We can also send POST requests in the JSON format, although additional options will have to be provided in order to tell the server that we are sending a JSON. cURL does little interpretation on behalf of the user and would send the default Content-Type header of application/text, so we have to add the header Content-Type: application/json ourselves.

curl -H "Content-Type: application/json" --data "{\"data\":\"some data\"}"

See our blog post on how to send HTTP headers with cURL to learn more about this specific functionality.

Saving URL content to a file

Curl also allows to download and upload files in local storage. The process is pretty simple. We will simply need to pass a couple of extra parameters. Let’s say we want to store our IP Address in a text file from the website

We will only need to run the below command:

curl -o response.txt

Notice we are passing a new argument -o, which is the short form of --output. We are also mentioning a filename response.txt. Once we execute this command, curl will make a new request to the website and collect our IP address and then download it inside the current folder creating a new response.txt file. If the file already exists, it will overwrite it with new content.

Following redirects

cURL doesn’t automatically follow redirects. We should add an additional flag if we expect it to do so. Let’s take a look at an example:


Our browsers handle redirects by themselves, so we might not even notice an issue with such a request. Yet, if we send cURL in to do the work, we will receive a notice that the document has been moved as it tries to connect. To get cURL to follow redirects, we have to add a special flag “-L” (arguments are case sensitive).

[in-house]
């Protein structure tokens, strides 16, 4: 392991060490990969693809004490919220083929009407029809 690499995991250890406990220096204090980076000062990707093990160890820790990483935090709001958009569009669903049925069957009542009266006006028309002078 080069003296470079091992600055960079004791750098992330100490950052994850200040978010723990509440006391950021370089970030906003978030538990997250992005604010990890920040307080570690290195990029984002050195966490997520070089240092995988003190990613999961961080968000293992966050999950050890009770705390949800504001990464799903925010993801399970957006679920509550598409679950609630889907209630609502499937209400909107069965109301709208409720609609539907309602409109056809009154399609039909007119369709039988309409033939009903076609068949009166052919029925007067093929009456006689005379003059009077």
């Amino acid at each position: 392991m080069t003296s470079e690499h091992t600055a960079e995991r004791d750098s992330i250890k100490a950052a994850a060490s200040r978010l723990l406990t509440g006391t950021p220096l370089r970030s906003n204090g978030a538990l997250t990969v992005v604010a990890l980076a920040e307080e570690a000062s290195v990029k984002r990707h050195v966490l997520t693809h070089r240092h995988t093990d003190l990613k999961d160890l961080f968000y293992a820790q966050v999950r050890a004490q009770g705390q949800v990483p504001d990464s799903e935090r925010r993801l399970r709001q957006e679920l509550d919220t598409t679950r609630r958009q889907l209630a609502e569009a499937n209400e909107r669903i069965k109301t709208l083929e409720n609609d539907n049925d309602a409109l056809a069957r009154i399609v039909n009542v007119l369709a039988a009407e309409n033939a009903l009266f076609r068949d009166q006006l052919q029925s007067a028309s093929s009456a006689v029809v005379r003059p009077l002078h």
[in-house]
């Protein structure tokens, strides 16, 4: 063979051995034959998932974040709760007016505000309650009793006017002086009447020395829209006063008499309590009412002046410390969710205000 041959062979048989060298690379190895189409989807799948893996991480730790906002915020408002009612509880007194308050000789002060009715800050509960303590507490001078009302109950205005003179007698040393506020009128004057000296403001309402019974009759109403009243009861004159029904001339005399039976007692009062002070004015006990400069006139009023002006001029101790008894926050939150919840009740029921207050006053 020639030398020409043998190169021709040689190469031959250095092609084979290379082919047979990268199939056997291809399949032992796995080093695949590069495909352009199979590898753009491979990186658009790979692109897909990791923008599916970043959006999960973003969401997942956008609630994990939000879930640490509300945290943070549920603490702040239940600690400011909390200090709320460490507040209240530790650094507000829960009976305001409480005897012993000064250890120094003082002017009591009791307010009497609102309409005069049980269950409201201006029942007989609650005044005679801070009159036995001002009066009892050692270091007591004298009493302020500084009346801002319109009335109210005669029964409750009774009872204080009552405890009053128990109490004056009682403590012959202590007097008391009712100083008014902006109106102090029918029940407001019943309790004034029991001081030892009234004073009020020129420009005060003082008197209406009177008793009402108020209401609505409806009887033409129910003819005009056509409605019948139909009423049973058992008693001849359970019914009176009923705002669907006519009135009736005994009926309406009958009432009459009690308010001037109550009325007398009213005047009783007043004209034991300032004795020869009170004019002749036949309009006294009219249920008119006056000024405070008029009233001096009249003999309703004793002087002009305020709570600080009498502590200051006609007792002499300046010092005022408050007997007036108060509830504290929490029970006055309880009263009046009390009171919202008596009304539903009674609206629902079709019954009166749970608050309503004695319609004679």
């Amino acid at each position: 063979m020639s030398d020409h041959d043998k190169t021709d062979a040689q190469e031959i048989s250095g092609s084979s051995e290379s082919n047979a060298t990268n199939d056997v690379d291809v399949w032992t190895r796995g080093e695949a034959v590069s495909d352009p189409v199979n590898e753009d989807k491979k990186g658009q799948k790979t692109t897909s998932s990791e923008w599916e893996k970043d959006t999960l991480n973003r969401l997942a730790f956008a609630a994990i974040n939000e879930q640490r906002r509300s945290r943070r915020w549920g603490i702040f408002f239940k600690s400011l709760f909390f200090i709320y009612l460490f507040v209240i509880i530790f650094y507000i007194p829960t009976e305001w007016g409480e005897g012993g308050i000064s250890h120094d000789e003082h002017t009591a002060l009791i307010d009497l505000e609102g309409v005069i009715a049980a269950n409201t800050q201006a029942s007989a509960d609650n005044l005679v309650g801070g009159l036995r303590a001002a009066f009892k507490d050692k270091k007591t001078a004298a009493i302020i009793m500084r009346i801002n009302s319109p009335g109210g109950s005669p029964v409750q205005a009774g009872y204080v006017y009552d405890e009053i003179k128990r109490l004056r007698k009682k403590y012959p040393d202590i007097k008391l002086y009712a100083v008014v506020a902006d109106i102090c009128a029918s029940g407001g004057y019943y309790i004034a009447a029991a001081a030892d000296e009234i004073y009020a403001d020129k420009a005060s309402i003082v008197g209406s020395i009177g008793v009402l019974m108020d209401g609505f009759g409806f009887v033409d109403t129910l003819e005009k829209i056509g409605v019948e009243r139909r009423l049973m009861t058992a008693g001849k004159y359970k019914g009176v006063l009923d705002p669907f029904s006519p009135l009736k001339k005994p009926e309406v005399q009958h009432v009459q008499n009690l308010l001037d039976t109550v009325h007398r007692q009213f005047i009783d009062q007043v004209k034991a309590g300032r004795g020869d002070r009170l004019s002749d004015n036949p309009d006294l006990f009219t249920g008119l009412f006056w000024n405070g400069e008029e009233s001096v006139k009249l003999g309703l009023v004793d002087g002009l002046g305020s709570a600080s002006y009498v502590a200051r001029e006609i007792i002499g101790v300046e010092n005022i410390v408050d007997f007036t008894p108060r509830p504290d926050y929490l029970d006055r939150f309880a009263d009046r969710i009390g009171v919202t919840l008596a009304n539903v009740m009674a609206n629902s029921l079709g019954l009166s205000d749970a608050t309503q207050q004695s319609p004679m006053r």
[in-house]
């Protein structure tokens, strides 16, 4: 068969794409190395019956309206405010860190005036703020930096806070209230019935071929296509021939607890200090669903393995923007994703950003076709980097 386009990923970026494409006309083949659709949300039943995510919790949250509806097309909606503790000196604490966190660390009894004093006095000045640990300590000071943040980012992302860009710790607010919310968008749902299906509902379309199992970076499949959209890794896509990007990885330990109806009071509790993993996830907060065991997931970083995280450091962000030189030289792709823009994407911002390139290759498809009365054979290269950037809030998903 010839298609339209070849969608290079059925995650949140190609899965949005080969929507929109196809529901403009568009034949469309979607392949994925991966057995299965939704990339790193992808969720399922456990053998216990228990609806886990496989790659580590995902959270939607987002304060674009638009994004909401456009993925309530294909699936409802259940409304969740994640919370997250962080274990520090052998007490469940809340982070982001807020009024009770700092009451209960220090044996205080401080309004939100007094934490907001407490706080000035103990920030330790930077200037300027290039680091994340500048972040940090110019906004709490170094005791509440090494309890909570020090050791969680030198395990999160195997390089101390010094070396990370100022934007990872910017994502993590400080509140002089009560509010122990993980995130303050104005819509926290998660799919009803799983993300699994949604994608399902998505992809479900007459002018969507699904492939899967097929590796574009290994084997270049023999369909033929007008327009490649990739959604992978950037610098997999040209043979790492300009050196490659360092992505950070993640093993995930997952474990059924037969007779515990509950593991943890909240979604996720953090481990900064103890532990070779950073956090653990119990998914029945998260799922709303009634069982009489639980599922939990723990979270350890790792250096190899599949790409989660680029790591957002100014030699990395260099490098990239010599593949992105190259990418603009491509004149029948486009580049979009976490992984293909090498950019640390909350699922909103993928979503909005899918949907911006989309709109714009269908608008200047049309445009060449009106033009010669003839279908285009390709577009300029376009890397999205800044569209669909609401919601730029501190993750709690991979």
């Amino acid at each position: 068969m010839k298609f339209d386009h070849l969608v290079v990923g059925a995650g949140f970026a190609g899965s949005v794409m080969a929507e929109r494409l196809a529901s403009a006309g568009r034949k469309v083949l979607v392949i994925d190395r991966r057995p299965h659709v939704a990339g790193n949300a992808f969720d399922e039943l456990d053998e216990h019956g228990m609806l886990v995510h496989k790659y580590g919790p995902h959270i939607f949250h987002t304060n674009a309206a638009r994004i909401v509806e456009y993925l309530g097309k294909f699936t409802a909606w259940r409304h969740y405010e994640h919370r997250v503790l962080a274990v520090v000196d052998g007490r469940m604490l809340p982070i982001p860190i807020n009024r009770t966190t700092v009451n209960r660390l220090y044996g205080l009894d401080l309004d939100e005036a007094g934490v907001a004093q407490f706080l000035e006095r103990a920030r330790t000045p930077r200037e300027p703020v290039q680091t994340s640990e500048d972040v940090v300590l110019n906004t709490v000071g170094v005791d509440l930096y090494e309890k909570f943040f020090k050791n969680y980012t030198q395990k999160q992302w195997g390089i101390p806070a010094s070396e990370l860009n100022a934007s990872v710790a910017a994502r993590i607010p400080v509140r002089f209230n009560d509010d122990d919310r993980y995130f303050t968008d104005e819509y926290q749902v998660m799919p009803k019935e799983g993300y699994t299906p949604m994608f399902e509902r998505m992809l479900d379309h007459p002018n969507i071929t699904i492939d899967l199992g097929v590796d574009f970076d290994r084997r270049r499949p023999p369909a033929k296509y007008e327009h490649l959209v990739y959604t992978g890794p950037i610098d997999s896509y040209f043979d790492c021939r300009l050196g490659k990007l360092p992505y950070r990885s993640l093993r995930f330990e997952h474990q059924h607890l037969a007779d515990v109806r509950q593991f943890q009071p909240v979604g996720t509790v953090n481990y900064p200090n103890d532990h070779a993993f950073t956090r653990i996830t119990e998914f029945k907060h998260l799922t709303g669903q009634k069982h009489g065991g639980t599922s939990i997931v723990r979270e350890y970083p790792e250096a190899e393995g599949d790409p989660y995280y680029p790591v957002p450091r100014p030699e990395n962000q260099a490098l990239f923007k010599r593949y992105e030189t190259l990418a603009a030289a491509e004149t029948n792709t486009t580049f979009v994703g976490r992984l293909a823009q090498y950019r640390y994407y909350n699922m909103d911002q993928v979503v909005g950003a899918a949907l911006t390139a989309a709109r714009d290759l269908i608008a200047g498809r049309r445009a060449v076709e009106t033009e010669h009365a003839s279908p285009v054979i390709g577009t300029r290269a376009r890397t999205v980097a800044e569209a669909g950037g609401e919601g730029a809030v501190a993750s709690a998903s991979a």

curl -L

We should now have received the regular answer from Google as cURL follows the redirect from to

Connecting through a proxy

cURL can be used to connect to any destination through a proxy. As with any other cURL statement, the URL, syntax and everything else stay the same except for the added flag and its attributes.

curl --proxy proxyaddress:port

Entering the proxy and port after “–proxy” will route the connection through the inputted address. Proxies will often require credential details that can be sent through the -U flag.

curl --proxy proxy:port -U “username:password”

Some websites will require an authentication method by themselves before they accept any connection request. A similar flag is used for server authentication: “-u”.

curl -u username:password

You can read more on how to cURL with proxy in our blog post. Also, if you're searching for a reliable and fast proxy solution, check out our Residential Proxies.

Why use cURL?

cURL doesn’t only support multiple protocols, including HTTP, HTTPS, and DICT ( dictionary network protocol) but it also runs on essentially every single platform. As a result, cURL becomes the optimal choice when testing communication from almost any device. The only requirements are that there is a command line and network connectivity.

Yet, cURL benefits go beyond communication testing as you’ll see based on the brief list below.

  • cURL can have its rate limited

  • It’s a unique portable choice, as it’s compatible with most operating systems and connected devices

  • Allows for easy testing of endpoints in order to see if they’re working

  • cURL has great error logging

  • It is also seen as detailed, showing exact information about what is sent and received, which makes it helpful in debugging.


cURL is a very powerful tool for internet protocol transfers. Mastering its use is definitely a challenge but it can become an irreplaceable tool in any developer’s toolkit. Fully expanding on all the possible cURL use cases is, frankly, impossible. Check out our articles on using cURL in Python and how to use cURL with APIs to learn more about cURL use cases.

Want to find out more on interesting topics such as how do CAPTCHAs work? Peruse our blog as we’ve got plenty of posts to offer!

About the author

Adomas Sulcas

Adomas Sulcas

Former PR Team Lead

Adomas Sulcas was a PR Team Lead at Oxylabs. Having grown up in a tech-minded household, he quickly developed an interest in everything IT and Internet related. When he is not nerding out online or immersed in reading, you will find him on an adventure or coming up with wicked business ideas.

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  • What does cURL do?